Reddit users posted his identity and harassed his family. But Reddit identified the wrong man. This alleged bomber had died before the attacks even occurred. Conformity to herd mentality spurred users to not only obstruct the course of justice, but falsely accuse an innocent citizen and ruin the lives of his family.

Without Reddit, this movement would not have gained nearly as much traction. The public rarely gives widespread acceptance of conspiracy theories. But when this conspiracy theory, formulated by an unqualified, random internet user, was posted online, it gained a sizable following. The website has allowed an idea that would otherwise seem ridiculous to be both widely supported and disseminated.

Social media has also greatly impacted the Paris incidents. The Islamic State of Iraq and the Levant (ISIL), which has claimed responsibility for the attacks, makes use of social media to both spread propaganda and recruit members. ISIL members maintain multiple accounts on numerous social media websites, including Facebook and Twitter, and create large hashtag campaigns.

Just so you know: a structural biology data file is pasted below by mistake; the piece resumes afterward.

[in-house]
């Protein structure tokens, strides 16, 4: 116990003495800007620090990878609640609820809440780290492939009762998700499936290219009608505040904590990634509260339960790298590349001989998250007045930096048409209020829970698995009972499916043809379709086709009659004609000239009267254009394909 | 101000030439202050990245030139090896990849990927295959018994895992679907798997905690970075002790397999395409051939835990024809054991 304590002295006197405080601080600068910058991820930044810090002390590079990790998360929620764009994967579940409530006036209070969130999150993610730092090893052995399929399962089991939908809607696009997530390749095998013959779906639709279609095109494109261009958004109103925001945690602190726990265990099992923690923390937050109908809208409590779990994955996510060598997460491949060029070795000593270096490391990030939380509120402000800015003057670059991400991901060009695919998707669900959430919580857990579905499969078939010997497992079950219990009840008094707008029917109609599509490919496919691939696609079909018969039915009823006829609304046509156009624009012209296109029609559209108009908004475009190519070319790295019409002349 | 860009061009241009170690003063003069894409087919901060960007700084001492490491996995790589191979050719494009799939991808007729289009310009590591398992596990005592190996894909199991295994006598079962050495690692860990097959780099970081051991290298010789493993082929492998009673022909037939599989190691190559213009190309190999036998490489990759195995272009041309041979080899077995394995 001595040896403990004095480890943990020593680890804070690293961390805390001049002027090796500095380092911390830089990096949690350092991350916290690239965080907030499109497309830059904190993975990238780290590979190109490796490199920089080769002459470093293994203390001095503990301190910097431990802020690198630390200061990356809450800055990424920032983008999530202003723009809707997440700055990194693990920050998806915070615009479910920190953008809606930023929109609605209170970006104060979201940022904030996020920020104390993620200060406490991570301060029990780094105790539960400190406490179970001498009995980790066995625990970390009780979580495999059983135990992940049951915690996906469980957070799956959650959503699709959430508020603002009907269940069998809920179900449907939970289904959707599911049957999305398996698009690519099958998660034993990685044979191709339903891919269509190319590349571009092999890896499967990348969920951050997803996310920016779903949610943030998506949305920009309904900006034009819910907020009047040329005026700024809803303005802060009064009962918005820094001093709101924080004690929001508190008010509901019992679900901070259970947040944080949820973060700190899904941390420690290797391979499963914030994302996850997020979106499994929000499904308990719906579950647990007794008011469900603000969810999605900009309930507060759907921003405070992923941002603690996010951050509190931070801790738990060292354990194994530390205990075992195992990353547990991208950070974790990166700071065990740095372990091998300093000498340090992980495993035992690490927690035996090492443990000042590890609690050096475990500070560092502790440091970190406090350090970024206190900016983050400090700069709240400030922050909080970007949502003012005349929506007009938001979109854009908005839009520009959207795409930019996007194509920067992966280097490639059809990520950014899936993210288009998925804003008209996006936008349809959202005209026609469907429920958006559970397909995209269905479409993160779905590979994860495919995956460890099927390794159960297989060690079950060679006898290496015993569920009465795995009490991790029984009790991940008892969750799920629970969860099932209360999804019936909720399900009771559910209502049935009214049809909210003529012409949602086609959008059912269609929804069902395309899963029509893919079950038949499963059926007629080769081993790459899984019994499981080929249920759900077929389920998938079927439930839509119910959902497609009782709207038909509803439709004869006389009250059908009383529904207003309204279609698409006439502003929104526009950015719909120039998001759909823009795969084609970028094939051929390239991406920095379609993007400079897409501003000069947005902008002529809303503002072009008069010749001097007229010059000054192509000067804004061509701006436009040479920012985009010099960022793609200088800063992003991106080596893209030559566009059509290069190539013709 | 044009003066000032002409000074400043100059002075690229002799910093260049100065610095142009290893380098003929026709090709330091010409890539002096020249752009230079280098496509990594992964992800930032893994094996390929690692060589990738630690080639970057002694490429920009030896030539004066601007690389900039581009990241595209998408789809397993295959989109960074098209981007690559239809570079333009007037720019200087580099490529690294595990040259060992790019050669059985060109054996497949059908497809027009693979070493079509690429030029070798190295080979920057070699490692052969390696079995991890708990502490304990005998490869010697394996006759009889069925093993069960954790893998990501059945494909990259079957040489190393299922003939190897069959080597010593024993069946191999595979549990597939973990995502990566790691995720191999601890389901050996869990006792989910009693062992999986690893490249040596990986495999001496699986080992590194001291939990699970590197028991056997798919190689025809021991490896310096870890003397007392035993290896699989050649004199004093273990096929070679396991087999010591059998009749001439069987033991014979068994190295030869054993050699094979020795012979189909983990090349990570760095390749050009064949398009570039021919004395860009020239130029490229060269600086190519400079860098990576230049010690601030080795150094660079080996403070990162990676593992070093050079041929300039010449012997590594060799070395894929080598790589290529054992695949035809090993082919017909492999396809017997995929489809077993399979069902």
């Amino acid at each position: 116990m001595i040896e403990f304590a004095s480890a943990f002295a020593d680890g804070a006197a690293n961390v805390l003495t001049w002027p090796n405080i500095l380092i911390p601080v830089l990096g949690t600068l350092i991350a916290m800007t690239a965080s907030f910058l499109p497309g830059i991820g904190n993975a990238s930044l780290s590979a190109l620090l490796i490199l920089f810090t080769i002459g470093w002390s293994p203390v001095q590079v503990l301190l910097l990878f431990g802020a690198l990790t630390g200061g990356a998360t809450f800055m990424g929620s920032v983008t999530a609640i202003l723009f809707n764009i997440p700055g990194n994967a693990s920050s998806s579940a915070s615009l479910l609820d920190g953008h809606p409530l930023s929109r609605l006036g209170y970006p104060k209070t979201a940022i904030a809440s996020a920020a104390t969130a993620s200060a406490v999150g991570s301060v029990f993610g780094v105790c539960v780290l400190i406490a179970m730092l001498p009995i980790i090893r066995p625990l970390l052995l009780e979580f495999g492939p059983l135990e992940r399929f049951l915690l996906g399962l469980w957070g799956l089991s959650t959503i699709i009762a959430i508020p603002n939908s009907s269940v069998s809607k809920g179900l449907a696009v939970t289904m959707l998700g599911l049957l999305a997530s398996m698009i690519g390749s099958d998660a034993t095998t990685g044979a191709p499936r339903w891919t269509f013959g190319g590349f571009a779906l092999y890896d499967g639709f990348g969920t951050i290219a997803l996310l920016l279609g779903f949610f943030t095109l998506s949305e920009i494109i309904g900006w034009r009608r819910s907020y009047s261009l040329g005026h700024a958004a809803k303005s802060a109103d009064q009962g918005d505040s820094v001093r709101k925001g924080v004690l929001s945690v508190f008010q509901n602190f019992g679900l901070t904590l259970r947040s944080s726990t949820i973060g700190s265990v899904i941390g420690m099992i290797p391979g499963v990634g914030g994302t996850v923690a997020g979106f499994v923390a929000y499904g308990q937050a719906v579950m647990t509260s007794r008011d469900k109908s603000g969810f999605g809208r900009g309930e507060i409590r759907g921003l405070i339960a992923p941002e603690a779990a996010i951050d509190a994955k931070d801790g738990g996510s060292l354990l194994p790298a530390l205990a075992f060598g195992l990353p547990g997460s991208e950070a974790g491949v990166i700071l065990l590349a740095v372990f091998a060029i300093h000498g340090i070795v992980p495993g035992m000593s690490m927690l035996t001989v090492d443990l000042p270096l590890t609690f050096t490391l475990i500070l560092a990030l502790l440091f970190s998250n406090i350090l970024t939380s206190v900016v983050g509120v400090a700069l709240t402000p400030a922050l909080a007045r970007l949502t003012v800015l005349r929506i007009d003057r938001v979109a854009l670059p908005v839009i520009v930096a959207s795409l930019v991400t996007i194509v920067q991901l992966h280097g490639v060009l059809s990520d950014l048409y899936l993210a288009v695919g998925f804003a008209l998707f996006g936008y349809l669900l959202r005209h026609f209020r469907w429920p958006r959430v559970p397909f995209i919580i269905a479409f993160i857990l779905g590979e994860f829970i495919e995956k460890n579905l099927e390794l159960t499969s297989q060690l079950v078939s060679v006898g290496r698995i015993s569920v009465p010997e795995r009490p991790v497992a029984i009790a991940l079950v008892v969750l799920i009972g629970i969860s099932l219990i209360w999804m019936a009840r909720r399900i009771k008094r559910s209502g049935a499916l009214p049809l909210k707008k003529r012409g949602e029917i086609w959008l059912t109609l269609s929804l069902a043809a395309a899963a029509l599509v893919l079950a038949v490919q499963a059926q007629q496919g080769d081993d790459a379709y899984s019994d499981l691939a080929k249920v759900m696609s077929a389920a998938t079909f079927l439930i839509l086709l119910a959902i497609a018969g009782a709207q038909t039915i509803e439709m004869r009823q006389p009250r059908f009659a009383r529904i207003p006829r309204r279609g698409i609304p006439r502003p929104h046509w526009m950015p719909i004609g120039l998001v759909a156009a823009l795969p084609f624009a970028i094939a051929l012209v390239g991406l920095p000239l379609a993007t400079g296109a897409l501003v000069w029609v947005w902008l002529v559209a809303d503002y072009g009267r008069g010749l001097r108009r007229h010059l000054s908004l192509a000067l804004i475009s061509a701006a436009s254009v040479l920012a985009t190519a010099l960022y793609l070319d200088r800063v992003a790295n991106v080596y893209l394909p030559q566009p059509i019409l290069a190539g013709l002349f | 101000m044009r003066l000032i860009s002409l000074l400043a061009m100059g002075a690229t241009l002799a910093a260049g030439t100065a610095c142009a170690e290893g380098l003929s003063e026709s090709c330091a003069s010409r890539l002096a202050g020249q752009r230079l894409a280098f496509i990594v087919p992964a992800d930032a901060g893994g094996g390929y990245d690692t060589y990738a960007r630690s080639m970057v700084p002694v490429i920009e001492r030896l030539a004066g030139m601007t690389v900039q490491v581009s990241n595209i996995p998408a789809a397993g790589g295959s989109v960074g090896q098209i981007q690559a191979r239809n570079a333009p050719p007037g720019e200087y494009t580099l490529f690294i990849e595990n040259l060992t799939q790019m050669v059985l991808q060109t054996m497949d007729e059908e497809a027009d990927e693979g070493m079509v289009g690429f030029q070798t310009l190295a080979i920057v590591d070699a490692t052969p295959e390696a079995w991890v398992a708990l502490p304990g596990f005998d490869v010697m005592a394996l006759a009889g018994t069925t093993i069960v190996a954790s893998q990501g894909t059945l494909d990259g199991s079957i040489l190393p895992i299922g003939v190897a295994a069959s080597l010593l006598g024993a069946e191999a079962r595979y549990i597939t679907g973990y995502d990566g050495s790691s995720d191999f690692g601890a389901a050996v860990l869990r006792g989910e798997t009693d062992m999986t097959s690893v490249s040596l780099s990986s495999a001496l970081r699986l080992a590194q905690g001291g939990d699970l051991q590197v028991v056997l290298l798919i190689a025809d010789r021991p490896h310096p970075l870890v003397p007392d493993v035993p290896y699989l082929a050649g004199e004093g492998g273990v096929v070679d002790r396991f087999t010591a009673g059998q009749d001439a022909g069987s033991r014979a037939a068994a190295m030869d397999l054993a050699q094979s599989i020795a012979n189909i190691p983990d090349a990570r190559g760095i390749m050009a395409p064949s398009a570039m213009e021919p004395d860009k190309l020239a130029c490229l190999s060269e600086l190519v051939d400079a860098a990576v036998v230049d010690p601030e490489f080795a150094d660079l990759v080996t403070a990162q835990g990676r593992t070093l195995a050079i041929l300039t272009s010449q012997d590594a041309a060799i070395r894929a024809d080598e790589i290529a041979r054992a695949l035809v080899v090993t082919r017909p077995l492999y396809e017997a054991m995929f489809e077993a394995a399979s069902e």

Without social media, it would be nearly impossible for ISIL to recruit outside of the Middle East. But by utilizing digital services, ISIL can remotely gain followers among citizens in countries across the world.

In fact, at least six of the coordinators of the Paris attack were not Syrian but European natives. Without support and intelligence from within France and Belgium, it would have been extremely difficult for ISIL to plan the Paris attacks. But through social media services, the group is able to easily and effectively advertise its cause and find supporters at an international level.

These innovative uses of social media reveal a surprising fact – social media has the indubitable capacity to be used for global change. People no longer need large sums of money to spread an opinion. Now, anyone with access to a computer and ingenuity can reach out to a large audience for free.

We already see corporations trying to take advantage of this fact. Some companies have created YouTube-exclusive advertisements to promote a certain product in the hopes of the video going viral and drawing millions of views.

For instance, Toyota created this Back-to-the-Future throwback to promote their hydrogen-fueled cars. This advertisement was never aired on television and only ran on YouTube.

New marketing techniques have arisen to capitalize upon this realization.

Social media has made it possible for even the faintest of voices to become a great rallying cry heard across the globe. We should no longer trivialize social media apps as merely a way to stay informed and keep in touch with friends – they are a tool of infinite versatility.


Derek Yen
Derek Yen (10) is a reporter for the Winged Post. As an avid follower of the sciences, he hopes to explain both historical and modern advancements in the field concisely and intuitively in his weekly STEM column.